the formula would doubtless have been less shocking.[45] On some occasions.[53][54][55][56][57] Derrida once explained that this assertion "which for some has become a sort of slogan. Derrida frequently argues that Western philosophy has uncritically allowed metaphorical depth models to govern its conception of language and consciousness. In this form.) means nothing else: there is nothing outside context. He sees these often unacknowledged assumptions as part of a "metaphysics of presence" to which philosophy has bound itself.[47][48] With his detailed readings of works from Plato to Rousseau to Heidegger. creates "marked" or hierarchized binary oppositions that have an effect on everything from our conception of speech's relation to writing to our understanding of racial difference. in general so badly understood. in a broad sense.[52] is the statement that "there is no out-of-context" (il n'y a pas de hors-texte). posited that terms get their meaning in reciprocal determination with other terms inside language. Critics have widely disseminated this mistranslation to make it appear that Derrida is suggesting that nothing exists but words.[52] Critics of Derrida have mistranslated the phrase in French to suggest he had written "Il n'y a rien en dehors du texte" ("There is nothing outside the text"). influenced by the semiology of Ferdinand de Saussure. Derrida approaches texts as constructed around binary oppositions which all speech has to articulate if it intends to make any sense whatsoever. This "logocentrism." [53][58] Early works . Derrida referred to deconstruction as a radicalization of a certain spirit of Marxism. [49] which appears in an essay on Rousseau in his book Of Grammatology (1967). Deconstruction is an attempt to expose and undermine such metaphysics.[49][50] Saussure. of deconstruction (..his challenge to the assumptions of Western culture "deconstruction".. which says exactly the same thing." Derrida argues. considered to be one of the fathers of structuralism.[51] Perhaps Derrida's most quoted and famous assertion. This approach to text is.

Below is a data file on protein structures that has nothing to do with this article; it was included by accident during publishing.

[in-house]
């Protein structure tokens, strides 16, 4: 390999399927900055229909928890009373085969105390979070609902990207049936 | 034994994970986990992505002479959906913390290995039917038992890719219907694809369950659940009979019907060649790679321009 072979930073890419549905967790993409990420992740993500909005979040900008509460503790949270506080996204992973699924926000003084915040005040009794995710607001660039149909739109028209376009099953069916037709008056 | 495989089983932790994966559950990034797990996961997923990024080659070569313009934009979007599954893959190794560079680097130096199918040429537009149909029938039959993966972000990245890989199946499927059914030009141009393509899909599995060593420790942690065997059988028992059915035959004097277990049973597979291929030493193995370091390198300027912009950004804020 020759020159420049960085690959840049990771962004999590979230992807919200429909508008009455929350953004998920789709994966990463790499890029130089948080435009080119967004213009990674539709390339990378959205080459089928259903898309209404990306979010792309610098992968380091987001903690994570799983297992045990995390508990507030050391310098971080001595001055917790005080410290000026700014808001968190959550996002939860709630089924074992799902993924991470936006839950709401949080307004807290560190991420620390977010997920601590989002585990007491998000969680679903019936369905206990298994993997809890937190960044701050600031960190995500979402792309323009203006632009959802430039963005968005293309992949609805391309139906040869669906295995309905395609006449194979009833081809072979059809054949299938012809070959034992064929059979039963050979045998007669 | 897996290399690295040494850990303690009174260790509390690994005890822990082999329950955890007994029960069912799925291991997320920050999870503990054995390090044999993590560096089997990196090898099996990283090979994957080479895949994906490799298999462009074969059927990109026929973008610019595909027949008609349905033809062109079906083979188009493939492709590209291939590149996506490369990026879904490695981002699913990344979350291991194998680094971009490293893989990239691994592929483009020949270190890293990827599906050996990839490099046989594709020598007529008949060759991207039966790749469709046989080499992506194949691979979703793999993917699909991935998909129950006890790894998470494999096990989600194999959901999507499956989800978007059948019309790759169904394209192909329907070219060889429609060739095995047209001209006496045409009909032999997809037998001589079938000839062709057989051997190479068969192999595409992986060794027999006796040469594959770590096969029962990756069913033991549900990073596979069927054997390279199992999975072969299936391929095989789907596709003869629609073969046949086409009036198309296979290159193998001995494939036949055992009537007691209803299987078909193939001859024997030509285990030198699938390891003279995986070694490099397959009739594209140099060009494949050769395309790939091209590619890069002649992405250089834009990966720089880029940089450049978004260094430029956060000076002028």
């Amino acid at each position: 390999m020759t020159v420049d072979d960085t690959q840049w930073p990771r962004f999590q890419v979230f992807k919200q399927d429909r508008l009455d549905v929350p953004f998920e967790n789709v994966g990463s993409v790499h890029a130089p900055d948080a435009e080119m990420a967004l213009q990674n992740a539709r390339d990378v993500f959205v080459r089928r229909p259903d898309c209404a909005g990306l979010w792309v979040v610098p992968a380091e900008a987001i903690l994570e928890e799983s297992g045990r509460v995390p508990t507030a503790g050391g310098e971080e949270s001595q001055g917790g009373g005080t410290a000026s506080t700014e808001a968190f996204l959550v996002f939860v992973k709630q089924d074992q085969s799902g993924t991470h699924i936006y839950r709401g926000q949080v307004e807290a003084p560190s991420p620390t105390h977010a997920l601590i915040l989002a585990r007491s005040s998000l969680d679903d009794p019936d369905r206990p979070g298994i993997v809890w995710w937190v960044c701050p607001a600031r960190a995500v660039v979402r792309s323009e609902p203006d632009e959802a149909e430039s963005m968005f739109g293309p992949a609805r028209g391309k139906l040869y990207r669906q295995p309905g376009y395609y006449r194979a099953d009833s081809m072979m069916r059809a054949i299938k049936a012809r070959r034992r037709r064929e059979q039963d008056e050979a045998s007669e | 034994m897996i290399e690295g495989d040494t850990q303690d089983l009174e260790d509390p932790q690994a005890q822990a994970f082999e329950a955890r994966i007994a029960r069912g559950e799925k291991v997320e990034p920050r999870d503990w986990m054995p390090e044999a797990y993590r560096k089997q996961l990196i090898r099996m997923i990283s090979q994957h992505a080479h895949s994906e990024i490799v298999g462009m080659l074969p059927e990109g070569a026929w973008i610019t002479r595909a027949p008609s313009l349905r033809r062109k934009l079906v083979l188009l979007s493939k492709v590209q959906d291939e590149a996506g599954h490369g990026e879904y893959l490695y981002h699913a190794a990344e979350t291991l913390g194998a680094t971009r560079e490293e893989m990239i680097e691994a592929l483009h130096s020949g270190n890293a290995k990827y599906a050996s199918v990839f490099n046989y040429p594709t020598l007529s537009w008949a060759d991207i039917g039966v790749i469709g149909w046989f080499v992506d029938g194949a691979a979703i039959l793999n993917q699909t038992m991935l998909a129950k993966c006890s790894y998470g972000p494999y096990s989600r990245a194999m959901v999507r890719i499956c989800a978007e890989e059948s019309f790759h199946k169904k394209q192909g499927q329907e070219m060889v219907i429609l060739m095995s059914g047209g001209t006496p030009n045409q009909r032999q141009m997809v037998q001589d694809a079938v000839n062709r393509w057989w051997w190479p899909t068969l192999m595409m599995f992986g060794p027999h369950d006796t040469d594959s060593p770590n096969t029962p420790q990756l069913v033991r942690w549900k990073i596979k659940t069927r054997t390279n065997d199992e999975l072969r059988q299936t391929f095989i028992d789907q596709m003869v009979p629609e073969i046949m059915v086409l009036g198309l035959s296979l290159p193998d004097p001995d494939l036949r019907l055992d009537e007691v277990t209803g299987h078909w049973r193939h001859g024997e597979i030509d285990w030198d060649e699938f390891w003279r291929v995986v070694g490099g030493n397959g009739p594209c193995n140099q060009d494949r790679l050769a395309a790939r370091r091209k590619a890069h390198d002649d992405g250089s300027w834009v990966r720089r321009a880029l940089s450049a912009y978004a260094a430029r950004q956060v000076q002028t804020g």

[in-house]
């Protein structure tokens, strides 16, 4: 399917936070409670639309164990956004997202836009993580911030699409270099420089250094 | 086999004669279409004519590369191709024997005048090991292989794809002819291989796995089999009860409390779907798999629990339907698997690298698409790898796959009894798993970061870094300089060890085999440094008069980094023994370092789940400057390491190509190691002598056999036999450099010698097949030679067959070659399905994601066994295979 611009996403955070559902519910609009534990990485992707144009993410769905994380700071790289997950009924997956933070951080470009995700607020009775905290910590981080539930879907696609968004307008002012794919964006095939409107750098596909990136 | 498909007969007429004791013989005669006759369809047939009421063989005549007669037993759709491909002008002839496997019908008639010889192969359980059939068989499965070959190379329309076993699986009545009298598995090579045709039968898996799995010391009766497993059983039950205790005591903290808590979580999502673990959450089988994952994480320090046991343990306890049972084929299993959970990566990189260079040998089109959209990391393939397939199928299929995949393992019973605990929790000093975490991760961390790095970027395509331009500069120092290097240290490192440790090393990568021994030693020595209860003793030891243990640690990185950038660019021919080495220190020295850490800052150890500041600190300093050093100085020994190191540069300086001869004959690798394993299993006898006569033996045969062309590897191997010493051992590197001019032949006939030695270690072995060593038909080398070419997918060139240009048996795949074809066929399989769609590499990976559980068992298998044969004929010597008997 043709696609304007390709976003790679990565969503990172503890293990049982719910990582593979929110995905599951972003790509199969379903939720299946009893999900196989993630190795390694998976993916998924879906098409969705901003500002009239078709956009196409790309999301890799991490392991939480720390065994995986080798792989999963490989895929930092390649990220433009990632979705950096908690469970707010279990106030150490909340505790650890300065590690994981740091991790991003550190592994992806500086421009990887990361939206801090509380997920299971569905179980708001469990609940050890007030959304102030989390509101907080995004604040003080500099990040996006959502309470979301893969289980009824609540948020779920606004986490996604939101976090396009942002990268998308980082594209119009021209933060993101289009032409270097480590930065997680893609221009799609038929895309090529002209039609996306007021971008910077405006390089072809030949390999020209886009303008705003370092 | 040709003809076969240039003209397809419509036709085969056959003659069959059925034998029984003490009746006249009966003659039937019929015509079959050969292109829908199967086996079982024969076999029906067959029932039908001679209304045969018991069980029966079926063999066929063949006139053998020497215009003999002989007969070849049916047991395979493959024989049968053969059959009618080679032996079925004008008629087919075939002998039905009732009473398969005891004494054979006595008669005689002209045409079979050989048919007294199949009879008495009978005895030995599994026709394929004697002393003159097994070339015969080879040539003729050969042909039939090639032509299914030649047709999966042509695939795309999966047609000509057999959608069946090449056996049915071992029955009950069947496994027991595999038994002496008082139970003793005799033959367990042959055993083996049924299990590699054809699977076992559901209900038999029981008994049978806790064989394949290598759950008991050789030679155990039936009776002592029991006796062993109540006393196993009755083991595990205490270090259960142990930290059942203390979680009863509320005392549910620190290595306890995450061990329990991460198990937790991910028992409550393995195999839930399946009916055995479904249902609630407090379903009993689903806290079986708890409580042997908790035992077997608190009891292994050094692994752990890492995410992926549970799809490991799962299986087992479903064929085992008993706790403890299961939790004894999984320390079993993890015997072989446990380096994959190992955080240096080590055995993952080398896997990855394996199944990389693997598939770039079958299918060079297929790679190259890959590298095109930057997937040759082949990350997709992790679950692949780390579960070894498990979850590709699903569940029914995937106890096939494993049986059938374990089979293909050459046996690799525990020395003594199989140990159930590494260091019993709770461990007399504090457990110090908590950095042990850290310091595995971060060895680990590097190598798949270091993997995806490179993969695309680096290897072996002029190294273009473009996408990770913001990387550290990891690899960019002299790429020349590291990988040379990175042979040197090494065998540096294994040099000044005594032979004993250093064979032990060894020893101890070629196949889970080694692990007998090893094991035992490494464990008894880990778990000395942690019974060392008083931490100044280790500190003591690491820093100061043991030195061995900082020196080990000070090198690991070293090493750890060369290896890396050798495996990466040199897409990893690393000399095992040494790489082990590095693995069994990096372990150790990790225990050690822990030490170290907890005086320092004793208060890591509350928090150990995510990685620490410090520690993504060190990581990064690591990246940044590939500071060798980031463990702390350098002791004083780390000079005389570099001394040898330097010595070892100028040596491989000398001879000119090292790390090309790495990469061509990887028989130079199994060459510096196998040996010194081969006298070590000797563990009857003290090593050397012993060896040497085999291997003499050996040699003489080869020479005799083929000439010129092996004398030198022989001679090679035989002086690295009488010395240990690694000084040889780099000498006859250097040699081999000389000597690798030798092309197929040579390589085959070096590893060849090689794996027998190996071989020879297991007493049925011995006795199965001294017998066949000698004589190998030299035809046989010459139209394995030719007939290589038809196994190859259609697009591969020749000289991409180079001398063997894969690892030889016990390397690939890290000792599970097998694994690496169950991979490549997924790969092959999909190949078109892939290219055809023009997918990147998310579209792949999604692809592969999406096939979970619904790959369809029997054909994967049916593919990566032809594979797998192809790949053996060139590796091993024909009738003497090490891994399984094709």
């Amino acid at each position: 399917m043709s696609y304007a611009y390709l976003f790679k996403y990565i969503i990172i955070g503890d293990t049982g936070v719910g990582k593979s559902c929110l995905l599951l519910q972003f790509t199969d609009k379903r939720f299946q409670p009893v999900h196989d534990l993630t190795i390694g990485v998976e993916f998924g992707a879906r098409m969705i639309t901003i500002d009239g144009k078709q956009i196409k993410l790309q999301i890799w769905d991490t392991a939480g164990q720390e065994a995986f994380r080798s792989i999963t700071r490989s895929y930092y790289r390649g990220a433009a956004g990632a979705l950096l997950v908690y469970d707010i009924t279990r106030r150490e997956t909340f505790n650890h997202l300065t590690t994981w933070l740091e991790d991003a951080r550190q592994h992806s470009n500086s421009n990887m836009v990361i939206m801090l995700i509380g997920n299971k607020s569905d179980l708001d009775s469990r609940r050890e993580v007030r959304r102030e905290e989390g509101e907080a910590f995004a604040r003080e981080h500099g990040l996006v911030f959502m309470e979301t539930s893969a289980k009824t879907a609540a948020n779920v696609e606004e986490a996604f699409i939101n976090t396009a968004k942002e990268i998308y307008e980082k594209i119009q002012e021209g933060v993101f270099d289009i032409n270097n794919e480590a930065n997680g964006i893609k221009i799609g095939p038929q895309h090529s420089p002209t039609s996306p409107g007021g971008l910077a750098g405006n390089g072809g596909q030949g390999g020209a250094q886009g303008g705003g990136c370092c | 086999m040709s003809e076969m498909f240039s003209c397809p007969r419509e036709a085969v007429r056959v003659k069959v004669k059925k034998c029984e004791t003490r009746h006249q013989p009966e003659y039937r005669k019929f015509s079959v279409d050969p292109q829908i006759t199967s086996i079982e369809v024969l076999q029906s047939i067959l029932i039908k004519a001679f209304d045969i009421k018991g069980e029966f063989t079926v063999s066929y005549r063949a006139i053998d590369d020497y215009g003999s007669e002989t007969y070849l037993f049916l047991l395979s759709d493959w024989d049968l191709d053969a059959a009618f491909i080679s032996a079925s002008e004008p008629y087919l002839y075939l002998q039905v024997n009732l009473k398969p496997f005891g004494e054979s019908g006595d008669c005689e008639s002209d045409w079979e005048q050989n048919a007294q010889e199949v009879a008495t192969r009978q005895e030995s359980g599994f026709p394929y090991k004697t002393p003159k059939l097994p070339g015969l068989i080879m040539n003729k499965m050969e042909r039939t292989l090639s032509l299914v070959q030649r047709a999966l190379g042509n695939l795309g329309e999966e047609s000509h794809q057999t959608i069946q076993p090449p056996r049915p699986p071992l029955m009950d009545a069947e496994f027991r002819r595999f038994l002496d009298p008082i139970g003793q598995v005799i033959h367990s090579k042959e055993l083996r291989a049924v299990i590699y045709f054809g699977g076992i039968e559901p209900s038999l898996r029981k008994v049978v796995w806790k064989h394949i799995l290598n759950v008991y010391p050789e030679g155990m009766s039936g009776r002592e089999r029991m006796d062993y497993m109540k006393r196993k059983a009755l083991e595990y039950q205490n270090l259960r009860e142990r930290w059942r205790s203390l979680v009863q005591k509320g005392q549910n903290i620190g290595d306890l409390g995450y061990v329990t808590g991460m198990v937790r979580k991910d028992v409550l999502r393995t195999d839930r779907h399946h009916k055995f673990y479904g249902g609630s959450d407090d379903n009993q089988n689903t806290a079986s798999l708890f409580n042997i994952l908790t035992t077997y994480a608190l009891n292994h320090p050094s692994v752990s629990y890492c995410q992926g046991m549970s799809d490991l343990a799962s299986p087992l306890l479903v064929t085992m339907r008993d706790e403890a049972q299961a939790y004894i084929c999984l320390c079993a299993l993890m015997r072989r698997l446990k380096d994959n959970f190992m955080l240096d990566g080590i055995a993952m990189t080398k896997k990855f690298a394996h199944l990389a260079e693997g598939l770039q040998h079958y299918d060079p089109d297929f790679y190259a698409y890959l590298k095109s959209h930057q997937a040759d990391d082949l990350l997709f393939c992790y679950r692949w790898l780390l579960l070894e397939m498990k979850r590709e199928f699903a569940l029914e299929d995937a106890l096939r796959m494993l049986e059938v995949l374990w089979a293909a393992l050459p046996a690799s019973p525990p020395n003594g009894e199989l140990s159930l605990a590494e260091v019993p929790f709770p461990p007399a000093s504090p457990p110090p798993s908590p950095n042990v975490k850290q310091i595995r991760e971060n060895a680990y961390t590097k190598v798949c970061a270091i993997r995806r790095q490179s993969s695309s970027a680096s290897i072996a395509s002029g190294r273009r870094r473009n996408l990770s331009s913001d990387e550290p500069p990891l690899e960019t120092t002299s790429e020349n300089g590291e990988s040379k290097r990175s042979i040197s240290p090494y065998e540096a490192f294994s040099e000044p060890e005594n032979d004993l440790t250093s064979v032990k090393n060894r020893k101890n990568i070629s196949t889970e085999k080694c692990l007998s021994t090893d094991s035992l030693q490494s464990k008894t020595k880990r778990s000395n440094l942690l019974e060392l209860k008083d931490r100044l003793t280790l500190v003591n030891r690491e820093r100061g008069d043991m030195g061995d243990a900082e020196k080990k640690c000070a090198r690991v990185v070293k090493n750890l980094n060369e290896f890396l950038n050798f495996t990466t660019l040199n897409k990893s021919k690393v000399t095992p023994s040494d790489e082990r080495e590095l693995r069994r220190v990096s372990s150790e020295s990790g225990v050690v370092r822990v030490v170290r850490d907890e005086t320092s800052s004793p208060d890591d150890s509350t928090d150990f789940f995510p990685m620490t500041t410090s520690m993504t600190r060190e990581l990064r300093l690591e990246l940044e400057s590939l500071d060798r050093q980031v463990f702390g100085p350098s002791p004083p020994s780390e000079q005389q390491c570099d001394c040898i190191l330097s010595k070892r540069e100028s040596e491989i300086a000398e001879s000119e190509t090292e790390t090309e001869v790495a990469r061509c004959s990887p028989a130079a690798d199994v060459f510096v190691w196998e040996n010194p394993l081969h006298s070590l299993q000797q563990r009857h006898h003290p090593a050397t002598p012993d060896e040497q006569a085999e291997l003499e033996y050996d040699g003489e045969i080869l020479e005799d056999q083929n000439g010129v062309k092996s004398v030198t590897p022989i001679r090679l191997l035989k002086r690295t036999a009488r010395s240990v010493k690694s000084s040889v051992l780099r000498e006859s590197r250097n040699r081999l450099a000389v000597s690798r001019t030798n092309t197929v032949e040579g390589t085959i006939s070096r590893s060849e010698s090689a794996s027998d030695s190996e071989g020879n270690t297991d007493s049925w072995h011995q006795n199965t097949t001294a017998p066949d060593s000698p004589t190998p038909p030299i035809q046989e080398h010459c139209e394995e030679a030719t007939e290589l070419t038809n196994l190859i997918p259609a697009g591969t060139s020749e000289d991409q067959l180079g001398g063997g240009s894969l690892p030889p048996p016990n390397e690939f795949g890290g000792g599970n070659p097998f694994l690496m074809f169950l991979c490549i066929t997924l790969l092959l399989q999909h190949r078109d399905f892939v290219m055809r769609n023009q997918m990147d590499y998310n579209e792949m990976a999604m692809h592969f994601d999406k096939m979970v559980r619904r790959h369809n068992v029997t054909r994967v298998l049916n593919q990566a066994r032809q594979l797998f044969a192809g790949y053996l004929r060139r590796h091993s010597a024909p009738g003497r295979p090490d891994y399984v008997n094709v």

the title of the collection had become The Structuralist Controversy. history and the history of science. Phenomenology vs structuralism debate (1959) . etc. who would be a close friend and source of great controversy. having already been critical of the movement. The conference was also where he met Paul de Man.[5][6][61] The effect of Derrida's paper was such that by the time the conference proceedings were published in 1970. In the interviews collected in Positions (1972).[59] In 1962 he published Edmund Husserl's Origin of Geometry: An Introduction. presence. Derrida said: "In this essay the problematic of writing was already in place as such. [. as you wish) of Speech and Phenomena. with whose work Derrida enjoyed a mixed relationship. which contained his own translation of Husserl's essay.. He praised the accomplishments of structuralism but also maintained reservations about its internal limitations. then at the peak of its influence in France. as well as where he first met the French psychoanalyst Jacques Lacan. written as a dissertation for his diplôme d'études supérieures and submitted in 1954.At the very beginning of his philosophical career Derrida was concerned to elaborate a critique of the limits of phenomenology.] this essay can be read as the other side (recto or verso. but only beginning to gain attention in the United States. the disappearance or delay of the origin." delivered at Johns Hopkins University in 1966 (and subsequently included in Writing and Difference).. [page needed] this has led US academics to label his thought as a form of post-structuralism."[60] Derrida first received major attention outside France with his lecture. bound to the irreducible structure of 'deferral' in its relationships to consciousness. Many elements of Derrida's thought were already present in this work. His first lengthy academic manuscript. Sign. and Play in the Discourse of the Human Sciences. Derrida differed from other participants by his lack of explicit commitment to structuralism. science. "Structure. The conference at which this paper was delivered was concerned with structuralism. concerned the work of Edmund Husserl.